Tory MPs say journalist’s tweet incites violence


Conservative MPs have asked the Parliamentary Press Gallery to revoke an independent journalist’s access to the Hill after he posted a tweet they saw as a threat that could incite violence against politicians.

The controversy stems from Saskatchewan MP Garnett Genuis’ reference to the British band Queen during Question Period on Wednesday, as revealed by a search of Prime Minister Justin Trudeau in London while singing the band’s song “Bohemian Rhapsody” on last weekend before the funeral of Queen Elizabeth II.

In a Twitter post Shortly after, Dale Smith, an accredited member of the press gallery, wrote: “Genuis is trying to include lyrics from ‘Bohemian Rhapsody’ in his question, and I can’t tell you how bad it is. lame. When the horses are so lame, you shoot them.

On Thursday, Genuis, who represents Sherwood Park-Fort constituency, asked the House to revoke Smith’s privilege from the press corps, a request echoed by fellow MP Raquel Dancho, the party’s spokesperson for public safety, and Conservative House Leader Andrew Scheer.

“This is incredibly serious, and I would ask that you give it your full attention and investigate what further action can be taken, Madam President. This comes at a time when we are increasingly aware of the threats of violence against MPs and politicians from all sides and all levels of government,” Dancho said.

“We have all met an aggressive person at the door, at events. When we walk down the street and remain silent, we don’t want to appear to be whining. We don’t want to complain about that. We certainly don’t want to encourage others to act in this threatening manner.

Just minutes ago, Genuis told the House he had real concerns for his safety around Smith, even though some people might consider the Twitter post a joke.

“Mr. Smith is currently an accredited member of the Parliamentary Press Gallery, which gives him relatively free access to the Hill. So he may be up there in the press gallery at some point today. he can follow me down the halls or hang around outside our caucus waiting for me. I don’t have to worry about whether or not I’ll meet someone who threatened me in the halls of Parliament “, he noted.

“This current reality of access is impacting my ability to perform my duties as a member.”

What Genuis claimed was a threat came after a series of incidents over the summer involving journalists, particularly women of color, and politicians being threatened and harassed by trolls, sometimes in public arenas.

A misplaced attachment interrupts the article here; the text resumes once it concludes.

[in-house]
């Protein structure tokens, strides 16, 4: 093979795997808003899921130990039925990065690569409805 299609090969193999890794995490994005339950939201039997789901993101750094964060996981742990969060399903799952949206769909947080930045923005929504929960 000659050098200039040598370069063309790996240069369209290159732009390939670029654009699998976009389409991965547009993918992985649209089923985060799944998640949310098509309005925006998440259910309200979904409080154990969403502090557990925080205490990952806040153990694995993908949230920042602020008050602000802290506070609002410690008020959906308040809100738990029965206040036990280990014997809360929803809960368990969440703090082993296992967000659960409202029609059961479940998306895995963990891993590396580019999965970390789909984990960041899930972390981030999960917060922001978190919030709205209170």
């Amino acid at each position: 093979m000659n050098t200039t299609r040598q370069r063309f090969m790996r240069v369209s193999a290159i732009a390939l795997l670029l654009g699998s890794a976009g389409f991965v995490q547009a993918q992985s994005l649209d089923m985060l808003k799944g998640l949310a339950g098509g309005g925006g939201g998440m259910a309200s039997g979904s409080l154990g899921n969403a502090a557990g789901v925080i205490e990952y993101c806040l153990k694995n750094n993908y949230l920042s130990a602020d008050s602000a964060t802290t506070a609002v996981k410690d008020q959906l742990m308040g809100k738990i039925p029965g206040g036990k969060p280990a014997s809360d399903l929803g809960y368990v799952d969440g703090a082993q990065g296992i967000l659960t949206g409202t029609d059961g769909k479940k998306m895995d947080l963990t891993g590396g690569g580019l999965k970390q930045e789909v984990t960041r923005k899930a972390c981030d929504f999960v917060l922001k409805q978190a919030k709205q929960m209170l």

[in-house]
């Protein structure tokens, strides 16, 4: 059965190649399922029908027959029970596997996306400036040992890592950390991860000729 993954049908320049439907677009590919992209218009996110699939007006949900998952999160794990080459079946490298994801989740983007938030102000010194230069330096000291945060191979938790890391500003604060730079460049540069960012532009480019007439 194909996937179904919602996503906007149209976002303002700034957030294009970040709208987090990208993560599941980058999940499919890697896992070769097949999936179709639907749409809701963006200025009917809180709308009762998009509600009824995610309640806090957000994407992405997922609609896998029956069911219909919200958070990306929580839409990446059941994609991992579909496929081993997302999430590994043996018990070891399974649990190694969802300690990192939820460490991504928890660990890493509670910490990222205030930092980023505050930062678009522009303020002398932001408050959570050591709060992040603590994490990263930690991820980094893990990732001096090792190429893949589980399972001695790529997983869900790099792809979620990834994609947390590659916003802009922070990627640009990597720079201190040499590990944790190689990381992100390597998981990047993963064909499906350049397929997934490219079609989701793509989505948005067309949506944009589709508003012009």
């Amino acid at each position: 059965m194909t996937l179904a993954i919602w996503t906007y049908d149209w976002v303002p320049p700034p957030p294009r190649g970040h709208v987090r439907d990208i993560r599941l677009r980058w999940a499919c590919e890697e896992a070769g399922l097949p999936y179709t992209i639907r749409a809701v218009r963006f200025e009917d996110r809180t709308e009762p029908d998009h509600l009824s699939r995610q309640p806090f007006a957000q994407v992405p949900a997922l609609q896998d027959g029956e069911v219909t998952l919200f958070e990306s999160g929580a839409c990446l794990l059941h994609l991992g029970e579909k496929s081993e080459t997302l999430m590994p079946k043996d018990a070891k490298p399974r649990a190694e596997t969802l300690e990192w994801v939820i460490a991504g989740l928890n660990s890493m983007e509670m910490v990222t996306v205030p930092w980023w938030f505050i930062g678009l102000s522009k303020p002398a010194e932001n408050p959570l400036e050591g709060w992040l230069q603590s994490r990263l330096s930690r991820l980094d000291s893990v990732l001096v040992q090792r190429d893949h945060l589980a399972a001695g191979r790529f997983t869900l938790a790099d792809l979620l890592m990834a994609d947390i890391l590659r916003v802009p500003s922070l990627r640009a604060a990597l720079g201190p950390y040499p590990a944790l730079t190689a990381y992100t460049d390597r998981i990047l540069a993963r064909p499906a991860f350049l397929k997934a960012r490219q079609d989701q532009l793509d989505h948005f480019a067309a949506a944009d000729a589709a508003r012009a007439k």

When reached Thursday evening, Smith said he would not comment until the Speaker of the House issued a ruling.

However, in an earlier blog post, Smith called the conservatives’ response to his tweet a “bullying game.”

“If you criticize someone in their team, they declare that you are biased, even if you criticize every team. They scream and moan, in the hope that you will apologize and retract, then they will know that you are weak and they can silence you with these kinds of tactics,” Smith wrote, who offered no apology.

This latest tension between the Tories and the press follows a clash last week between their new leader Pierre Poilievre and Global News chief political correspondent David Akin over the politician’s initial refusal to answer questions after a press conference. hurry. Akin was described as a rowdy liberal.

In a statement, the press gallery said it wished to “dissociate” itself from the remarks made by Smith.

“We also wish to recall that we all, journalists and politicians, have the responsibility to promote healthy and professional public debates”, declared its president Guillaume St-Pierre, head of the parliamentary bureau of the “Journal de Montréal”.

“The Press Gallery would like to emphasize that bullying, in any form, is unacceptable.”

He maintained that the gallery operates independently of political interference and that it is not for politicians to determine who is or is not a member.

The House Speaker’s office said no decision had yet been made on the Tory MPs’ request.

Nicholas Keung is a Toronto-based journalist who covers immigration for the Star. Follow him on Twitter: @nkeung

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